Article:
An Evolutionary Post Production System Eric B. Baum, Igor Durdanovic NEC Research Institute, 4 Independence Way, Princeton, NJ 08540,USA. [email protected]
Abstract We study the problem of how a computer program can learn, by interacting with an environment, to return an algorithm for solving a class of problems. We describe experiments with a learning system we call Hayek4. Presented with a sequence of randomly chosen Block stacking problems, Hayek4 learns and returns a program for a Post Production system. The program solves arbitrary block stacking problems. The program essentially consists of about 5 learned rules and some learned control information. Solution of an instance with blocks in its goal stack requires the automatic chaining of the rules in correct sequence about deep.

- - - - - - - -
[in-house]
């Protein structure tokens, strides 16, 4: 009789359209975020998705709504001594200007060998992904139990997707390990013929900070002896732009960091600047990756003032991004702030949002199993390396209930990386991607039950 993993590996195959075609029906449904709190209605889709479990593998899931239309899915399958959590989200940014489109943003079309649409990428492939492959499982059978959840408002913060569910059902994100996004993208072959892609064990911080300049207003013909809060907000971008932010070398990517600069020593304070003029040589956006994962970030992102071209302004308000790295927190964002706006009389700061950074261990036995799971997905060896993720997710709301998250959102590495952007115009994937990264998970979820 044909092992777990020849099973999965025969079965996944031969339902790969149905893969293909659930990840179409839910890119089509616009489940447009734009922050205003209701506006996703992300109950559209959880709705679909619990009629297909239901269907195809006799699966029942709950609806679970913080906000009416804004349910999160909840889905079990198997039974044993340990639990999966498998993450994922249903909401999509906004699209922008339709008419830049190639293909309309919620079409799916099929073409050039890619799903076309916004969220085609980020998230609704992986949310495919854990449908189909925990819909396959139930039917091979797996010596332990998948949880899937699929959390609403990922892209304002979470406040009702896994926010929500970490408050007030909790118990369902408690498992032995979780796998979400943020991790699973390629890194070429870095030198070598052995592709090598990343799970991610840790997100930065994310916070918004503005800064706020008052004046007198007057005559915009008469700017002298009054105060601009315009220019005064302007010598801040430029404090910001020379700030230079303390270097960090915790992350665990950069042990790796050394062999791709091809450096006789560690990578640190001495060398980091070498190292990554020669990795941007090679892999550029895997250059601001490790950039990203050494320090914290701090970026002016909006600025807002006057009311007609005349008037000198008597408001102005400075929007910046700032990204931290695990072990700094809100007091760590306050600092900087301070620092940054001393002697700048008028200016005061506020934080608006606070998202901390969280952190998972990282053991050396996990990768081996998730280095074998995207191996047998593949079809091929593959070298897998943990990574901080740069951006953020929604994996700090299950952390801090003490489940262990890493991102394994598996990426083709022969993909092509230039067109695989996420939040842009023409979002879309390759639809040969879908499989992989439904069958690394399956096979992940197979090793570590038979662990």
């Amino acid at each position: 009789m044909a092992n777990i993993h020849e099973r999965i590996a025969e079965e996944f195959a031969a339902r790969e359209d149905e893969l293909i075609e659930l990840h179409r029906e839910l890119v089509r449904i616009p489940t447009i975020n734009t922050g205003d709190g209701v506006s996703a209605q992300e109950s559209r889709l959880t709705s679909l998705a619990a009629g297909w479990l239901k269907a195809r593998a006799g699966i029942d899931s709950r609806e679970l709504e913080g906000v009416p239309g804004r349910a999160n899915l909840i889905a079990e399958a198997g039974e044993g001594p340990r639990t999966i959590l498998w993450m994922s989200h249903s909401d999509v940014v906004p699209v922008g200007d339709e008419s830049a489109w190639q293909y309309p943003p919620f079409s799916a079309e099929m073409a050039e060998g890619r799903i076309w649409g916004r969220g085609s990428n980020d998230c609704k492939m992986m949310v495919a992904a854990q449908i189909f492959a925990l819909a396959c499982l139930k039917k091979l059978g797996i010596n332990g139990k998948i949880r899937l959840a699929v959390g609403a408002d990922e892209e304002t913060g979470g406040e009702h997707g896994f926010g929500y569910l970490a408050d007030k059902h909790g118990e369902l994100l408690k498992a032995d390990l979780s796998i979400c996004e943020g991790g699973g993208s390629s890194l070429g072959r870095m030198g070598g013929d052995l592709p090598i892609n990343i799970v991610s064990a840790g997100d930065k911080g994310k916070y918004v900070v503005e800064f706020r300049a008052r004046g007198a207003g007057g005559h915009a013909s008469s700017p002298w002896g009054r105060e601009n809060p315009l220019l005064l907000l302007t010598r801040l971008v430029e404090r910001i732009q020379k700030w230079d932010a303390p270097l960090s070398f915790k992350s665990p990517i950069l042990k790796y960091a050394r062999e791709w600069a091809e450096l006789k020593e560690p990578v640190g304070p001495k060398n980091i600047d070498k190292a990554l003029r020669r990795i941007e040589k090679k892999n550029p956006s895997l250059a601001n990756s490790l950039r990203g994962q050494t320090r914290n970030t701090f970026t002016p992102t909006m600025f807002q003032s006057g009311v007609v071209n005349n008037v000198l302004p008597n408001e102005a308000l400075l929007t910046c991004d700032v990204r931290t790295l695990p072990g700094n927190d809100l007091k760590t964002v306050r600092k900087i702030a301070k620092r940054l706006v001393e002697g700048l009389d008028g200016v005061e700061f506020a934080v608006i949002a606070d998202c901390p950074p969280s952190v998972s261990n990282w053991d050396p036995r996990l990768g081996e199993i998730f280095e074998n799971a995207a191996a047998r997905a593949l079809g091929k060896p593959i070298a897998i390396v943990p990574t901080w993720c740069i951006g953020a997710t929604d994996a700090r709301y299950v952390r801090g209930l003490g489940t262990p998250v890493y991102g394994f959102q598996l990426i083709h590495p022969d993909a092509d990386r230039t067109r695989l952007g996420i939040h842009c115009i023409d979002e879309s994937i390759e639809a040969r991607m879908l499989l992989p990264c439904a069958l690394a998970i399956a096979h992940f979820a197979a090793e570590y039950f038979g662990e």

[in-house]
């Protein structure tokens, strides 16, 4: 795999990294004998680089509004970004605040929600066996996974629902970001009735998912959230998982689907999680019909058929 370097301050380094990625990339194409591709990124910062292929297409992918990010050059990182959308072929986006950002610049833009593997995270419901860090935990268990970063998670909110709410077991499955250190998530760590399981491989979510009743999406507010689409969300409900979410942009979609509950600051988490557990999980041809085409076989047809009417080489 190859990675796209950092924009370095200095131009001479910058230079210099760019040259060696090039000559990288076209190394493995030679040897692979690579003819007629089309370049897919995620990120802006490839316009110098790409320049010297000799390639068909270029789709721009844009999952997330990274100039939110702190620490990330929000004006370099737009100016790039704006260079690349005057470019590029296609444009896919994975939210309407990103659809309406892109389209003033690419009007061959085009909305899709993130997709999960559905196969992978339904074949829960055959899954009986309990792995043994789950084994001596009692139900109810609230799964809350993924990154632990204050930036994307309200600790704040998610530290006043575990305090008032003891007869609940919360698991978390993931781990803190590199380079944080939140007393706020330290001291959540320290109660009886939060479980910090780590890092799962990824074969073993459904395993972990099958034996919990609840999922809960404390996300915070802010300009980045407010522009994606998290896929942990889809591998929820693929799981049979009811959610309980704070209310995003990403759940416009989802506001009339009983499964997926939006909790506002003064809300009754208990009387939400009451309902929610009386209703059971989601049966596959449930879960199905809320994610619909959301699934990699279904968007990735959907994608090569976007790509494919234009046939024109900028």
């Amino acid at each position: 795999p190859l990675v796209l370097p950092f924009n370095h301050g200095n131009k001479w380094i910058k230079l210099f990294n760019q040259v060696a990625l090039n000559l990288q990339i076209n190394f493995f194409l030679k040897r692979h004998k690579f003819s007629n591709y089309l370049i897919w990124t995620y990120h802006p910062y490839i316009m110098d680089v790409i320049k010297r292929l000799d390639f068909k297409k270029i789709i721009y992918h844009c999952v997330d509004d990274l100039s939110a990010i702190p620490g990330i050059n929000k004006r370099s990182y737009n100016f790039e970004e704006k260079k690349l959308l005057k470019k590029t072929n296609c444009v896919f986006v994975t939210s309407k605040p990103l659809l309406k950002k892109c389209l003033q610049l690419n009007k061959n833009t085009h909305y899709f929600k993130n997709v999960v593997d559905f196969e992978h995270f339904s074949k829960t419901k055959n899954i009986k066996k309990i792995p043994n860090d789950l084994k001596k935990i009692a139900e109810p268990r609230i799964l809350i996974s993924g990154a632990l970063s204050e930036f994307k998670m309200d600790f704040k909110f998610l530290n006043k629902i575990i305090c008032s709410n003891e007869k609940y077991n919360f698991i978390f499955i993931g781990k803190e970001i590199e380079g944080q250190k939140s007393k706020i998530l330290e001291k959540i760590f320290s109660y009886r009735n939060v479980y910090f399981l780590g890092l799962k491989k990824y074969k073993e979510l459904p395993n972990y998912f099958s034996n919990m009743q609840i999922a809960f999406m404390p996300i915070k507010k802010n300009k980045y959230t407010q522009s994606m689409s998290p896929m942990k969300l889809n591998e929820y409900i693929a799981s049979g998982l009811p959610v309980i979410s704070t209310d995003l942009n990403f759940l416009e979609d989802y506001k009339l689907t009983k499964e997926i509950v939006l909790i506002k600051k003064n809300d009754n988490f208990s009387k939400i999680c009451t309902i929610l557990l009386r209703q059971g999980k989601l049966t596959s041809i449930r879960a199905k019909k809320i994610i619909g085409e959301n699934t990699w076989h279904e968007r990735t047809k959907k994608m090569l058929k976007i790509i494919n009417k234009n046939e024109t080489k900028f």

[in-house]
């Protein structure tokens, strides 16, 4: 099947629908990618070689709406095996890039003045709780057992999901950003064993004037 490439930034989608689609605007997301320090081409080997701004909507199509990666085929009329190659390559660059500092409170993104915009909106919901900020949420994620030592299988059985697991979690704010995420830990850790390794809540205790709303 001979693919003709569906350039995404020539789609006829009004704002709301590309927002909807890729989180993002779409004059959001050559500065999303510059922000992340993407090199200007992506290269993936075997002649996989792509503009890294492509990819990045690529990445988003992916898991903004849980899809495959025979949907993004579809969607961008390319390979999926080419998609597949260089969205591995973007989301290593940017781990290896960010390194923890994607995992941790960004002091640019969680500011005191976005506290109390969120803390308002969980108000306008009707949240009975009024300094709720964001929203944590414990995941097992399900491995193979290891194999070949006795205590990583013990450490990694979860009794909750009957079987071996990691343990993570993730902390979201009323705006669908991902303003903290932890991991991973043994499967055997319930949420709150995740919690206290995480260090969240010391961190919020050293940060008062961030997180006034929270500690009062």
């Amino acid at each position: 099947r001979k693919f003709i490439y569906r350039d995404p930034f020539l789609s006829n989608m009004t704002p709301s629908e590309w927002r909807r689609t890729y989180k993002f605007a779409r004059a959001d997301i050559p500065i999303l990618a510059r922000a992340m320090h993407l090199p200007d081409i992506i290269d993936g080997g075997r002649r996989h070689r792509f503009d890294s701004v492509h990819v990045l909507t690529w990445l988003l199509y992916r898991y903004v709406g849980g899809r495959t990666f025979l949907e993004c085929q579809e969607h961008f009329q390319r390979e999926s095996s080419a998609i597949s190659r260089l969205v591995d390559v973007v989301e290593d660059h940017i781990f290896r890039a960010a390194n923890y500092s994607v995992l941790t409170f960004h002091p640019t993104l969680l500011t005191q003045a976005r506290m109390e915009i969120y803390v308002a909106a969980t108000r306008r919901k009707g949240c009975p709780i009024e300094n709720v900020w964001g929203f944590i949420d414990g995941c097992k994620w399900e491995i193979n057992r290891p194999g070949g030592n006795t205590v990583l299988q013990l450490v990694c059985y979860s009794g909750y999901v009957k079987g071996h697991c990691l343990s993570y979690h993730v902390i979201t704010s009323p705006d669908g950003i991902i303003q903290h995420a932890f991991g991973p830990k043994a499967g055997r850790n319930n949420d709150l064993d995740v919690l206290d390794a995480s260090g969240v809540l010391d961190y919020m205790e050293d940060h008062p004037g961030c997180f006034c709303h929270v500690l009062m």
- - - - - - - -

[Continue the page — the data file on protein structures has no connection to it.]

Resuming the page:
1 Introduction We study the problem of how a computer program can learn, by interacting with an environment, to return an algorithm for solving a class of problems. This is a problem that humans are often good at. An example can be seen in Blocks World, c.f. figure 1. Humans easily describe a procedure that can solve arbitrary size instances. Rubik’s cube is harder, well known example. Humans, after playing with the cube and thinking for a week, often learn so as to be able to solve a randomly-scrambled cube quickly. This problem is formalized as reinforcement learning(RL) 1 . In RL the learner interacts with an environment which it can sense and take actions on, and which makes “money” payments when a series of correct actions puts it in the right state. The learner’s goal is to discover a strategy that earns money efficiently. The literature discusses two approaches to RL. The first, called “value iteration”, attempts to learn an evaluation function mapping each state to an estimate of its value, and then returns the algorithm: take the action leading to the state of highest value. This approach has had one striking success in Backgammon, but this is apparently due to the fact that a linear evaluation function is effective in this domain 2 . Value iteration appears essentially hopeless in domains with huge state spaces unless they have an extremely simple and learnable evaluation function 3 . The Blocks World state space grows exponentially with the number of blocks. Without hand coded features, but with algorithmic improvements designed to grapple with the problem, TD learning, the main value iteration approach, could only find a specific block if under no more than 2 other blocks3 . Given a useful hand coded feature, TD learning succeeds in solving about 8 block problems4 , but not larger ones. The second approach (known in the RL literature as “policy iteration”) attempts to learn a program directly. Evolutionary programming methods can be applied here. However, the space of programs is huge, and its fitness landscape is typically rough, so such methods are of limited applicability. Koza 5 applied GP to the far simpler problem of solving a single instance of Blocks World, rather than producing an algorithm to solve arbitrary BW instances . Given several hand coded features including “next block needed”, GP